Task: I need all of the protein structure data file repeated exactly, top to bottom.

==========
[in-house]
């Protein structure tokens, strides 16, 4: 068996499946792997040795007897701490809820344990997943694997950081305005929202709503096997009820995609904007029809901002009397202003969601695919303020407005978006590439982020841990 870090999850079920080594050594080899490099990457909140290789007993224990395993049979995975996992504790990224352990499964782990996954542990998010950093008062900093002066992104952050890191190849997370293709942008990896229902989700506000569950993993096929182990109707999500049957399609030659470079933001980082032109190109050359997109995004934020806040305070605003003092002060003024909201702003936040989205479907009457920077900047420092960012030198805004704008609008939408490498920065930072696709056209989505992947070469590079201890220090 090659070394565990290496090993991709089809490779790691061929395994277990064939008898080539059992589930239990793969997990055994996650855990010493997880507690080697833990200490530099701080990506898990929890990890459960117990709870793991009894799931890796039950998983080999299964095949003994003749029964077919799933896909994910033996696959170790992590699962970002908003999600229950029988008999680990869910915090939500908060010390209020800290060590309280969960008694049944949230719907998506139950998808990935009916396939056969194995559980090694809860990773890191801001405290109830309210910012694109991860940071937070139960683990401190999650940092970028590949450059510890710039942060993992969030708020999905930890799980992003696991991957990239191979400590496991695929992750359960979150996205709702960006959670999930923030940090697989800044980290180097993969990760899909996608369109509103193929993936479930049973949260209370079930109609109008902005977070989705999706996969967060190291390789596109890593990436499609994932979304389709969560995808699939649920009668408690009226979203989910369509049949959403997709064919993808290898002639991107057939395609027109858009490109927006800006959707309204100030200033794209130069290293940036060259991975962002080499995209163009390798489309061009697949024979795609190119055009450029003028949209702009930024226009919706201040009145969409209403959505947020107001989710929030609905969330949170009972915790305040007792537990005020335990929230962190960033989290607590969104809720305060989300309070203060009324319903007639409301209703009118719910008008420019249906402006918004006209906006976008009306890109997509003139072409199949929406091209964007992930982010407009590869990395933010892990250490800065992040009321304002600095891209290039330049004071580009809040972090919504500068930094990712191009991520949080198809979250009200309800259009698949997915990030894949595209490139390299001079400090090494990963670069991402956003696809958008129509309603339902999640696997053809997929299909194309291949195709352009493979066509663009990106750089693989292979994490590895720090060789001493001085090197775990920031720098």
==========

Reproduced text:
[in-house]
């Protein structure tokens, strides 16, 4: 068996499946792997040795007897701490809820344990997943694997950081305005929202709503096997009820995609904007029809901002009397202003969601695919303020407005978006590439982020841990 870090999850079920080594050594080899490099990457909140290789007993224990395993049979995975996992504790990224352990499964782990996954542990998010950093008062900093002066992104952050890191190849997370293709942008990896229902989700506000569950993993096929182990109707999500049957399609030659470079933001980082032109190109050359997109995004934020806040305070605003003092002060003024909201702003936040989205479907009457920077900047420092960012030198805004704008609008939408490498920065930072696709056209989505992947070469590079201890220090 090659070394565990290496090993991709089809490779790691061929395994277990064939008898080539059992589930239990793969997990055994996650855990010493997880507690080697833990200490530099701080990506898990929890990890459960117990709870793991009894799931890796039950998983080999299964095949003994003749029964077919799933896909994910033996696959170790992590699962970002908003999600229950029988008999680990869910915090939500908060010390209020800290060590309280969960008694049944949230719907998506139950998808990935009916396939056969194995559980090694809860990773890191801001405290109830309210910012694109991860940071937070139960683990401190999650940092970028590949450059510890710039942060993992969030708020999905930890799980992003696991991957990239191979400590496991695929992750359960979150996205709702960006959670999930923030940090697989800044980290180097993969990760899909996608369109509103193929993936479930049973949260209370079930109609109008902005977070989705999706996969967060190291390789596109890593990436499609994932979304389709969560995808699939649920009668408690009226979203989910369509049949959403997709064919993808290898002639991107057939395609027109858009490109927006800006959707309204100030200033794209130069290293940036060259991975962002080499995209163009390798489309061009697949024979795609190119055009450029003028949209702009930024226009919706201040009145969409209403959505947020107001989710929030609905969330949170009972915790305040007792537990005020335990929230962190960033989290607590969104809720305060989300309070203060009324319903007639409301209703009118719910008008420019249906402006918004006209906006976008009306890109997509003139072409199949929406091209964007992930982010407009590869990395933010892990250490800065992040009321304002600095891209290039330049004071580009809040972090919504500068930094990712191009991520949080198809979250009200309800259009698949997915990030894949595209490139390299001079400090090494990963670069991402956003696809958008129509309603339902999640696997053809997929299909194309291949195709352009493979066509663009990106750089693989292979994490590895720090060789001493001085090197775990920031720098």